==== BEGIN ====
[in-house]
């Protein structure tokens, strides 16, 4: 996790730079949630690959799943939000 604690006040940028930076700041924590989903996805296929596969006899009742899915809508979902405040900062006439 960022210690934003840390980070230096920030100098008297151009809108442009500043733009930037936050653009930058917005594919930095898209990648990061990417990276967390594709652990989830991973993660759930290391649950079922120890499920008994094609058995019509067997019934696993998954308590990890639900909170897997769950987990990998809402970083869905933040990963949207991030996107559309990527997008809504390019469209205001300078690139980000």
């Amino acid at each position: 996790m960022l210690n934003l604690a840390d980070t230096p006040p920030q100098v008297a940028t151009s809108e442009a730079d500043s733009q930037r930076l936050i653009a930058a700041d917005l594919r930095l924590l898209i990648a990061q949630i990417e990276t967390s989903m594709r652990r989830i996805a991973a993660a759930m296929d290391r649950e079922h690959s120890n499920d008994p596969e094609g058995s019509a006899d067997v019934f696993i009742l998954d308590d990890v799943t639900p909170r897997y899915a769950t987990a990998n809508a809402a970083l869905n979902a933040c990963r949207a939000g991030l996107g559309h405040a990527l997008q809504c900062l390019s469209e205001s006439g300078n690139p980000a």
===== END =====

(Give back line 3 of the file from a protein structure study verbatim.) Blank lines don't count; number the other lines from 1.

């Amino acid at each position: 996790m960022l210690n934003l604690a840390d980070t230096p006040p920030q100098v008297a940028t151009s809108e442009a730079d500043s733009q930037r930076l936050i653009a930058a700041d917005l594919r930095l924590l898209i990648a990061q949630i990417e990276t967390s989903m594709r652990r989830i996805a991973a993660a759930m296929d290391r649950e079922h690959s120890n499920d008994p596969e094609g058995s019509a006899d067997v019934f696993i009742l998954d308590d990890v799943t639900p909170r897997y899915a769950t987990a990998n809508a809402a970083l869905n979902a933040c990963r949207a939000g991030l996107g559309h405040a990527l997008q809504c900062l390019s469209e205001s006439g300078n690139p980000a």